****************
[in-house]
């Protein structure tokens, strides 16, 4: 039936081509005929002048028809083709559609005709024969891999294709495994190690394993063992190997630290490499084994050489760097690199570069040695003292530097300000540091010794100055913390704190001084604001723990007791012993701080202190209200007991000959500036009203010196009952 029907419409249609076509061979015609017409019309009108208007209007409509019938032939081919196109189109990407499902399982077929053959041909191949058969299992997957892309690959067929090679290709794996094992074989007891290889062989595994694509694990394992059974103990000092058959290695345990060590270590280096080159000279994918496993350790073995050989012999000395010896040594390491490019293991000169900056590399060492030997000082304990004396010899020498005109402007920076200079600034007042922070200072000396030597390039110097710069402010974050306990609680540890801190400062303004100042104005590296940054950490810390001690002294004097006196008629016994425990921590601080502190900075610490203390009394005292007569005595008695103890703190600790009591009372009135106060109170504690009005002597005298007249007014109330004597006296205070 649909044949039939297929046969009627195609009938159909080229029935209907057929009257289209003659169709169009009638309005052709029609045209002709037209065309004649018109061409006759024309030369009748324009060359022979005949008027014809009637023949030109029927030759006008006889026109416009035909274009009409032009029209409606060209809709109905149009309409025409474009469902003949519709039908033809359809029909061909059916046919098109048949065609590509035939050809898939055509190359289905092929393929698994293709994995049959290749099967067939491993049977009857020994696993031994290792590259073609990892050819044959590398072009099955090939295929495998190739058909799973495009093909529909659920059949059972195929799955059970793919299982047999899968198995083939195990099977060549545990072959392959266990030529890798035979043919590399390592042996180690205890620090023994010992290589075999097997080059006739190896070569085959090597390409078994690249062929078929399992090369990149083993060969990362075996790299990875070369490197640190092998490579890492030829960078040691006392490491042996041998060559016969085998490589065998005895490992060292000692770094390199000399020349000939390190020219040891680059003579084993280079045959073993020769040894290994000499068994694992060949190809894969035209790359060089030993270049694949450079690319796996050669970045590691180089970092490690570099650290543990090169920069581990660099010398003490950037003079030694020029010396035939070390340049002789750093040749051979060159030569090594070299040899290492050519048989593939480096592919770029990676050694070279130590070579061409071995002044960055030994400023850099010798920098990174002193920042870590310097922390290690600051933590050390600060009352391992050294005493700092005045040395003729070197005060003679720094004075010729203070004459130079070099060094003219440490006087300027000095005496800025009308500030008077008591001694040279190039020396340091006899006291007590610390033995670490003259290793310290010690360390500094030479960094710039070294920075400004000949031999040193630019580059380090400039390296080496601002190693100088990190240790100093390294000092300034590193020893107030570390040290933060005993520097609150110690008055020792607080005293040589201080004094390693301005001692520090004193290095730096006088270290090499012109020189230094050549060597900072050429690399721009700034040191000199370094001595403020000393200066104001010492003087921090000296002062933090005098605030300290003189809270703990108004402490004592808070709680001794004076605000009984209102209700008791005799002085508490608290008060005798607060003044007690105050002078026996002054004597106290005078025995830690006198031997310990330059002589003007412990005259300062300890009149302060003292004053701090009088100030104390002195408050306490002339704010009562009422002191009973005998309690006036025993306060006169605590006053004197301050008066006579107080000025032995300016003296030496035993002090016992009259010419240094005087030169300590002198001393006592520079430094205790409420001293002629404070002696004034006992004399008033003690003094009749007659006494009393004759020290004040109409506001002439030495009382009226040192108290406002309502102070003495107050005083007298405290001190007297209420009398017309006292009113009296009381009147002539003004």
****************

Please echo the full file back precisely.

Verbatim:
[in-house]
């Protein structure tokens, strides 16, 4: 039936081509005929002048028809083709559609005709024969891999294709495994190690394993063992190997630290490499084994050489760097690199570069040695003292530097300000540091010794100055913390704190001084604001723990007791012993701080202190209200007991000959500036009203010196009952 029907419409249609076509061979015609017409019309009108208007209007409509019938032939081919196109189109990407499902399982077929053959041909191949058969299992997957892309690959067929090679290709794996094992074989007891290889062989595994694509694990394992059974103990000092058959290695345990060590270590280096080159000279994918496993350790073995050989012999000395010896040594390491490019293991000169900056590399060492030997000082304990004396010899020498005109402007920076200079600034007042922070200072000396030597390039110097710069402010974050306990609680540890801190400062303004100042104005590296940054950490810390001690002294004097006196008629016994425990921590601080502190900075610490203390009394005292007569005595008695103890703190600790009591009372009135106060109170504690009005002597005298007249007014109330004597006296205070 649909044949039939297929046969009627195609009938159909080229029935209907057929009257289209003659169709169009009638309005052709029609045209002709037209065309004649018109061409006759024309030369009748324009060359022979005949008027014809009637023949030109029927030759006008006889026109416009035909274009009409032009029209409606060209809709109905149009309409025409474009469902003949519709039908033809359809029909061909059916046919098109048949065609590509035939050809898939055509190359289905092929393929698994293709994995049959290749099967067939491993049977009857020994696993031994290792590259073609990892050819044959590398072009099955090939295929495998190739058909799973495009093909529909659920059949059972195929799955059970793919299982047999899968198995083939195990099977060549545990072959392959266990030529890798035979043919590399390592042996180690205890620090023994010992290589075999097997080059006739190896070569085959090597390409078994690249062929078929399992090369990149083993060969990362075996790299990875070369490197640190092998490579890492030829960078040691006392490491042996041998060559016969085998490589065998005895490992060292000692770094390199000399020349000939390190020219040891680059003579084993280079045959073993020769040894290994000499068994694992060949190809894969035209790359060089030993270049694949450079690319796996050669970045590691180089970092490690570099650290543990090169920069581990660099010398003490950037003079030694020029010396035939070390340049002789750093040749051979060159030569090594070299040899290492050519048989593939480096592919770029990676050694070279130590070579061409071995002044960055030994400023850099010798920098990174002193920042870590310097922390290690600051933590050390600060009352391992050294005493700092005045040395003729070197005060003679720094004075010729203070004459130079070099060094003219440490006087300027000095005496800025009308500030008077008591001694040279190039020396340091006899006291007590610390033995670490003259290793310290010690360390500094030479960094710039070294920075400004000949031999040193630019580059380090400039390296080496601002190693100088990190240790100093390294000092300034590193020893107030570390040290933060005993520097609150110690008055020792607080005293040589201080004094390693301005001692520090004193290095730096006088270290090499012109020189230094050549060597900072050429690399721009700034040191000199370094001595403020000393200066104001010492003087921090000296002062933090005098605030300290003189809270703990108004402490004592808070709680001794004076605000009984209102209700008791005799002085508490608290008060005798607060003044007690105050002078026996002054004597106290005078025995830690006198031997310990330059002589003007412990005259300062300890009149302060003292004053701090009088100030104390002195408050306490002339704010009562009422002191009973005998309690006036025993306060006169605590006053004197301050008066006579107080000025032995300016003296030496035993002090016992009259010419240094005087030169300590002198001393006592520079430094205790409420001293002629404070002696004034006992004399008033003690003094009749007659006494009393004759020290004040109409506001002439030495009382009226040192108290406002309502102070003495107050005083007298405290001190007297209420009398017309006292009113009296009381009147002539003004």